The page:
Fanny Hoetzeneder

Once a year or so, I come across work by a photographer or budding photographer and it hits the spot in terms of what I'm looking for in a photograph as a piece of art. It's an infrequent thing: after Nan Goldin, there was a gap until I discovered Francesca Woodman and then another gap until I discovered Elinor Carucci and then another gap until I discovered Rasha Kahil. I've got monographs by/ about Goldin and Woodman and am lucky enough to have two prints by Carucci and one by Kahil, hanging on my walls at home. Like Kahil, who I discovered via her MA degree show at the RCA, I recently discovered Fanny Hoetzeneder via the summer showcasing of graduating work at LCC (the London College of Communication). One of two photographs of hers caught my eye and have that hard to explain magic, especially this one whose simplicity, colour, intimacy and 'snapshot rawness' reminds me so much of Goldin and Carucci's work
The first time I saw this photograph it instantly made me think of many things, but first of all Jeffrey Eugenides' The Virgin Suicides, my joint all-time favourite book, along with the Diary of Anne Frank. It also made me think of Sofia Coppola's grainy, colourful adaptation of The Virgin Suicides. Beyond that, the little girl reminded me of some of the faces at the Memorial de La Shoah's Memorial des Enfants (see entries on this blog) in Paris as well as my own daughter who often also has this same 'old head on young shoulders' wisely eerie 'been here, before' expression on her face.
My second favourite is almost like an accidental holiday snapshot of the sea front in Nice
I like the simple symmetry between what I'd guess to be - what I read to be - a mother and daughter, facing different directions: different generations with different outlooks. It speaks simply to me of the problems of growing up and staying connected to one's parents the way one was as a child: avoiding the inevitable generational dissonance. As with the other photograph, there's something raw to the colour too: this time, the blue holds all the power.
I've been in touch with Hoetzeneder over this summer and am buying a print from her of the first photograph. I love the story she told me about the photograph: who the girls are and how she took the photograph. It's going to look great alongside the Kahil and Caruccis.

I Camisa & Son, Old Compton Street, London

Ever since visiting Naples a LONG time ago, I've devotedly bought Kimbo coffee from I Camisa & Son, the best Italian deli in London

Roselyne Bosch's La Rafle aka The Round Up

After watching Roselyne Bosch's incredible film La Rafle aka The Round Up at the weekend, about the Vél’ d’hiv mass arrests of 13,000 Jews in and around Paris, by French authorities on Nazi orders, over July 16th and 17th 1942, (a film which moved me repeatedly to tears), I dug out various photographs I took in the Memorial des Enfants at the Memorial de la Shoah museum in Paris. None of these Jewish children in France survived being deported during the Nazi Occupation.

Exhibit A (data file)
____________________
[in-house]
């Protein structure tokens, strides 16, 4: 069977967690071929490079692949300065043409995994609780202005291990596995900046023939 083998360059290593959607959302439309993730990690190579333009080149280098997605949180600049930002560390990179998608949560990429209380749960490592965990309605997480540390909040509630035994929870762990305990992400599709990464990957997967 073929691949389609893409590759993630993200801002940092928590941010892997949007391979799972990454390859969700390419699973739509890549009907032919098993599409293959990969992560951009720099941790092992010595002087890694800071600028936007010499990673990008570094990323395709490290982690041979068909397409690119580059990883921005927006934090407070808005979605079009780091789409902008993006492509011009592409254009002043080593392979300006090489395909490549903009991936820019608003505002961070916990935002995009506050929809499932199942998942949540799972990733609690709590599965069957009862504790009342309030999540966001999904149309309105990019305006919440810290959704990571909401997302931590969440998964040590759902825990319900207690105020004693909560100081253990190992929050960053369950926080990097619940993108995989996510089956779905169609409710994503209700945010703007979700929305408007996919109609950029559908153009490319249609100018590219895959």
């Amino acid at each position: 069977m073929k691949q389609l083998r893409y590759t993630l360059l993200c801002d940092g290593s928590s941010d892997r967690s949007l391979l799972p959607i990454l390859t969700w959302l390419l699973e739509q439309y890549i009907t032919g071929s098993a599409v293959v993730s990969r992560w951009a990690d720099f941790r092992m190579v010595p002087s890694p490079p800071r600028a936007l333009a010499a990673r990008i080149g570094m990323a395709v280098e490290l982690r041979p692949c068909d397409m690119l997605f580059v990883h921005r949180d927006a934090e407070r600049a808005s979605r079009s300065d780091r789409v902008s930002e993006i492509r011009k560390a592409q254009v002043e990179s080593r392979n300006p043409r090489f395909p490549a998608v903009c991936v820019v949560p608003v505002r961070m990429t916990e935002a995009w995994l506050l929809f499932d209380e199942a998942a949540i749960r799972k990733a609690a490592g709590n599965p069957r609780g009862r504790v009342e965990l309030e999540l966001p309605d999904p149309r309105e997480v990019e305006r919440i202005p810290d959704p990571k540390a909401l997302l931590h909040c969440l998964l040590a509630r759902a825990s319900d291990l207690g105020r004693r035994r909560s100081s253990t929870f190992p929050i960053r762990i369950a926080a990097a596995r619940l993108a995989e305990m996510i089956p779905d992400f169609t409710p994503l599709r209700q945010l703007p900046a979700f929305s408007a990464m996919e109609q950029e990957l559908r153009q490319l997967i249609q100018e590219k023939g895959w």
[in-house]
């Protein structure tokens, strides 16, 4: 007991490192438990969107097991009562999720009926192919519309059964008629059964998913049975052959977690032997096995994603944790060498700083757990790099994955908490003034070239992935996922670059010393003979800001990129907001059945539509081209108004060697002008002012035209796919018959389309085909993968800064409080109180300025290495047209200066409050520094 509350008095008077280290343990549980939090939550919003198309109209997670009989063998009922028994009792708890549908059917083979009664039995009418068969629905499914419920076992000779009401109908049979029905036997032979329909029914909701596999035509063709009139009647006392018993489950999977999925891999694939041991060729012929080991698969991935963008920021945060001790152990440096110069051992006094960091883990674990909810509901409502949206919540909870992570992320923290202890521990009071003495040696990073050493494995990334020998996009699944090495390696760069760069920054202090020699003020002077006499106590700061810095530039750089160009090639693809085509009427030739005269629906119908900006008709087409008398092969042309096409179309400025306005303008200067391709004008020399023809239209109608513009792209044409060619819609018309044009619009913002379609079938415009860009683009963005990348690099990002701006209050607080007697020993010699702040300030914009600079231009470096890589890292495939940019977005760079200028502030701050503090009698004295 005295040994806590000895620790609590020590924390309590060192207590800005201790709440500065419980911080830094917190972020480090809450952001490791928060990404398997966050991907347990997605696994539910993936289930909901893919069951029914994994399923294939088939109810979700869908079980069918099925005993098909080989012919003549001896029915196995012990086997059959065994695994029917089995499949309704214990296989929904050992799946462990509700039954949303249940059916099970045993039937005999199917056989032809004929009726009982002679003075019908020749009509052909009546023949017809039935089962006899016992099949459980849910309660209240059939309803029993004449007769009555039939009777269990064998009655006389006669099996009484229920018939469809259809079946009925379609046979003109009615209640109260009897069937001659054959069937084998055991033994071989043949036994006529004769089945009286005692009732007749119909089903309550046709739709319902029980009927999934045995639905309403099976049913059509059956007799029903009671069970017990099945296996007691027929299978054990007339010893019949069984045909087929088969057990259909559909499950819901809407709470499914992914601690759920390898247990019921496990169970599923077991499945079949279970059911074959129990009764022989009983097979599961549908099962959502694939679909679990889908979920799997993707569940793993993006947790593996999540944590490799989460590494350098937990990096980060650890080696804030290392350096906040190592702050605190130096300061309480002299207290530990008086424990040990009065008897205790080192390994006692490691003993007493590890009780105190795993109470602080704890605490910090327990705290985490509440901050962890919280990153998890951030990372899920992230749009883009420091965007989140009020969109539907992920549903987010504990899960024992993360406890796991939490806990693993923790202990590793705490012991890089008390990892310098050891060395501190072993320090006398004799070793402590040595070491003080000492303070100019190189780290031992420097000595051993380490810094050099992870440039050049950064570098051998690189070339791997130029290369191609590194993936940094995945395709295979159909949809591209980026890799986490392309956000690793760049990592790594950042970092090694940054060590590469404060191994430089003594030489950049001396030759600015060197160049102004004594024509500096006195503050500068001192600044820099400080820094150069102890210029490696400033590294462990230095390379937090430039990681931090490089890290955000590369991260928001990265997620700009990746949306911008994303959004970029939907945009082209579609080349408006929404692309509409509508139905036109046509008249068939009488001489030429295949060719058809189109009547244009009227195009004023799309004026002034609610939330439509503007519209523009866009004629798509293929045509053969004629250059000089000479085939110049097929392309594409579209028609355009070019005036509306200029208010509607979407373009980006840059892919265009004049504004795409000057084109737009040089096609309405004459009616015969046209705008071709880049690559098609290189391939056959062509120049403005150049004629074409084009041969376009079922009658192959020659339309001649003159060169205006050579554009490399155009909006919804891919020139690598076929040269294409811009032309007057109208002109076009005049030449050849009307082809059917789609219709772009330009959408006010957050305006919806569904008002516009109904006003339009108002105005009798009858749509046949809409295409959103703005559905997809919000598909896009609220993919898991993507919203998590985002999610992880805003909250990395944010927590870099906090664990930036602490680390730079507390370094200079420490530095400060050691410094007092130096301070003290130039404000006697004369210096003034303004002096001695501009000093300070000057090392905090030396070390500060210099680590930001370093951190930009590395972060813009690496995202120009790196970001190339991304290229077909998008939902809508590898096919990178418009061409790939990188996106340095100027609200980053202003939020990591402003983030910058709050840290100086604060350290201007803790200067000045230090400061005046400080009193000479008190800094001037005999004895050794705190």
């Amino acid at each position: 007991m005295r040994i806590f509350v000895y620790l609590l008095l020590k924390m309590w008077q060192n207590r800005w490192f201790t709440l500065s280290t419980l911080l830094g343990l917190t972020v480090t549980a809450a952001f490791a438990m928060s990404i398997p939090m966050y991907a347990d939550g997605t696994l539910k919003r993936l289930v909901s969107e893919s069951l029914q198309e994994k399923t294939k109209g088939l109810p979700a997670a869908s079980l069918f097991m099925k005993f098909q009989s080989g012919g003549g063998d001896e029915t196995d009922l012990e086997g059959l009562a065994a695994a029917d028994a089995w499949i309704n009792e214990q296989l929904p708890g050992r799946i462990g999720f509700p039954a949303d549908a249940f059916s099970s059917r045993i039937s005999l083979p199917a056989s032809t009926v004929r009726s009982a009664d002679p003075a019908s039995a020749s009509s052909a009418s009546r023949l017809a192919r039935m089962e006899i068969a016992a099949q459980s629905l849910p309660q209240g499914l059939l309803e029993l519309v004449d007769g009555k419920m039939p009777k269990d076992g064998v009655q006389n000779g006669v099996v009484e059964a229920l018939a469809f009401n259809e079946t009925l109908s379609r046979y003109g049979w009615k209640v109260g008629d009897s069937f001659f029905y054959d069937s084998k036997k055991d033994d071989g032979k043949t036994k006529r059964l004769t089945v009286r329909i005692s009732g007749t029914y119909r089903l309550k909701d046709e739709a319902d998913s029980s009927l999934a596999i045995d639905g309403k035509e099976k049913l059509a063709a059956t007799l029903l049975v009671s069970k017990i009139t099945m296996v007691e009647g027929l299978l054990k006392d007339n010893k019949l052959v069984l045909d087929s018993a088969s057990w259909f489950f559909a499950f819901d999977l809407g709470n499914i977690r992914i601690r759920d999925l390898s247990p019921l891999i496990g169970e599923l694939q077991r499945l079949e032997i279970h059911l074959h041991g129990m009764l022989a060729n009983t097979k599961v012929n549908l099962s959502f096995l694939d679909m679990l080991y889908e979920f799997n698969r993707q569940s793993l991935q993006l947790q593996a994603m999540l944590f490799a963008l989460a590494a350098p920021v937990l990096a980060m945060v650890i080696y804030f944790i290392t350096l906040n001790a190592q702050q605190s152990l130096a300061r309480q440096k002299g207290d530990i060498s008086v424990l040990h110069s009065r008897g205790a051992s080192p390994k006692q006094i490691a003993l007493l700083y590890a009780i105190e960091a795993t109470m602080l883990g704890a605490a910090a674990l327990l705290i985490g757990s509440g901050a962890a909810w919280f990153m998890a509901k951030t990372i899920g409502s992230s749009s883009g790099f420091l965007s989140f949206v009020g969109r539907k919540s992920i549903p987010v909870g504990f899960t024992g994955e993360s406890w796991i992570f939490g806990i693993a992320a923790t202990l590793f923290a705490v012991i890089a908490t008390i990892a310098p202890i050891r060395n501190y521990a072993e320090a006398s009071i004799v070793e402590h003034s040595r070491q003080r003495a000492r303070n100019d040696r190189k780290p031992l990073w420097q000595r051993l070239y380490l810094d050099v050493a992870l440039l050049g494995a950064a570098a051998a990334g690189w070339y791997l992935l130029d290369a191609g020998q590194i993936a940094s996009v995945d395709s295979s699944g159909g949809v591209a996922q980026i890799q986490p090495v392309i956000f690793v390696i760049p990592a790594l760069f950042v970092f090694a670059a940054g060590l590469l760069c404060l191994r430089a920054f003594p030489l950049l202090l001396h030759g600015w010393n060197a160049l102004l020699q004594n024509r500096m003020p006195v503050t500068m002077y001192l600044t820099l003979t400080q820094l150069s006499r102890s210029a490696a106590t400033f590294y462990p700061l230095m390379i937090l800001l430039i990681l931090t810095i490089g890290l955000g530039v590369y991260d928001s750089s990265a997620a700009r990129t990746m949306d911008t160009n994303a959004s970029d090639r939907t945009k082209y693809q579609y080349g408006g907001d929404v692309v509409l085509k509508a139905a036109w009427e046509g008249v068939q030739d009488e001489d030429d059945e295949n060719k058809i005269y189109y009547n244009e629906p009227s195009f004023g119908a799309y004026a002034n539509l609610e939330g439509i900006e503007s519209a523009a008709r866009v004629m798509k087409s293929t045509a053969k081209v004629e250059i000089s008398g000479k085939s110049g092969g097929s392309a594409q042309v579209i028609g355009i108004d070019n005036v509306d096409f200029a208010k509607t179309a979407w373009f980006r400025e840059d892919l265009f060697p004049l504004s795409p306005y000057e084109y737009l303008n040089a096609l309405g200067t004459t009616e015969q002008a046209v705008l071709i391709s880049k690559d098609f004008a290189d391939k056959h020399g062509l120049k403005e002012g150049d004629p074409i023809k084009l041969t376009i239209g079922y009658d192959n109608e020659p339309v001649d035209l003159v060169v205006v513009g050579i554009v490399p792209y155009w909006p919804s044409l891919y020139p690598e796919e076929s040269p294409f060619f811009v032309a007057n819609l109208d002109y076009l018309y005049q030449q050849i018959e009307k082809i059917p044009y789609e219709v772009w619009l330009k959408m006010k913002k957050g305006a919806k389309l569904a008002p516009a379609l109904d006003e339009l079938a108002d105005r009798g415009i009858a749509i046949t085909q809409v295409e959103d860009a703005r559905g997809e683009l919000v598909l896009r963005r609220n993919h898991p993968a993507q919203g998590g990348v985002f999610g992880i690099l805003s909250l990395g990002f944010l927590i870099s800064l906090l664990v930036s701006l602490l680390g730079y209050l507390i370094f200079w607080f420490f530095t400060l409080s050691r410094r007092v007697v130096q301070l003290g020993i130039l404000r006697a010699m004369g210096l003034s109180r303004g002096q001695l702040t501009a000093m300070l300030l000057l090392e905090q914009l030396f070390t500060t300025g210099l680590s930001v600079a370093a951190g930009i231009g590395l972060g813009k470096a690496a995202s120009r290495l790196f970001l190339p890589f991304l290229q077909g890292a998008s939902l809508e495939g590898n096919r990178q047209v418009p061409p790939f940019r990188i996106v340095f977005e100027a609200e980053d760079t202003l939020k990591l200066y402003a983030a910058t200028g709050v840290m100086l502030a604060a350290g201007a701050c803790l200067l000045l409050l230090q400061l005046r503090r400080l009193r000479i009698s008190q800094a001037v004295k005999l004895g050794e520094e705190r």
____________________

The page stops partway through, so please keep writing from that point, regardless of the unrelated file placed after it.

Visiting Unité d'habitation (Cité Radieuse)

Following on from visiting Le Corbusier's Le Cabanon in Rocquebrune the previous year, when I spent Christmas in an apartment in Nice, it was great last week to make a pilgrimage to his legendary (built 1947-1952) building Unité d'habitation (Cité Radieuse) in Marseille. It's amazing to see in person: its incredible influence everywhere since: Goldfinger's Trellick Tower in Notting Hill and around the corner from where i live, in Paddington, Lubetkin's Hallfield Estate, are totally based on this same 'everything you ever need in one place, where you live' concept. The Le Corbusier, once dubbed "La Maison du Fada" (the madman's house) is quite run down today and has a hotel on one floor.
The colours outside and inside are fantastic
I was struck by the differing materials, especially the beautiful wood
And I loved the attention to fascinating detail for instance these classical almost Roman looking lights
and amazing Deco-inspired staircase handrails
The ultimate was the rooftop pool and the views over Marseille and to the sea


Well I was wary of Marseille, based on reports from various people who had visited at various times. Some had been in the 60s and 70s and described it as a classic port city in which you seriously watch your back. Others who'd been more recently including a French family who bought a house there and left London to live in it, said it had changed a lot from its stereotype and that it was laid-back and charming in a scruffy way. We drove around Marseille by accident, after getting lost from Marseille Provence airport heading to Cassis - it seemed leafy and faded in a grand way - and the port itself was pretty.
Then we went back by train from Cassis a few days later, arriving at Gare St Charles. When you walk out of the station, you get this great view, like up at Sacre Coeur in Paris
After that we headed straight towards Le Panier, the old charming pastel washed tiny alley sized street neighborhood which slopes up from the port. The Nazis dynamited half of it. But what was left we wanted to visit. Just before we reached the steep steps to get up to its highest point (an entrance in if you like), I saw a building I'd love to live in
Le Panier turned out to be a gorgeous little maze, littered with cute houses, laundry flapping on lines out of windows and over balconies. Little shops. A cross between old Nice, Naples, the medina in Tangier, old Cadiz, old Seville.
Coming out of Le Panier, we had lunch at Cup of Tea, a bookshop meets cafe, just at the entrance to another steep climb into Le Panier, run by a cute family. After that, we checked out some shops and then took the train back to Cassis, which took less than an hour, delays included.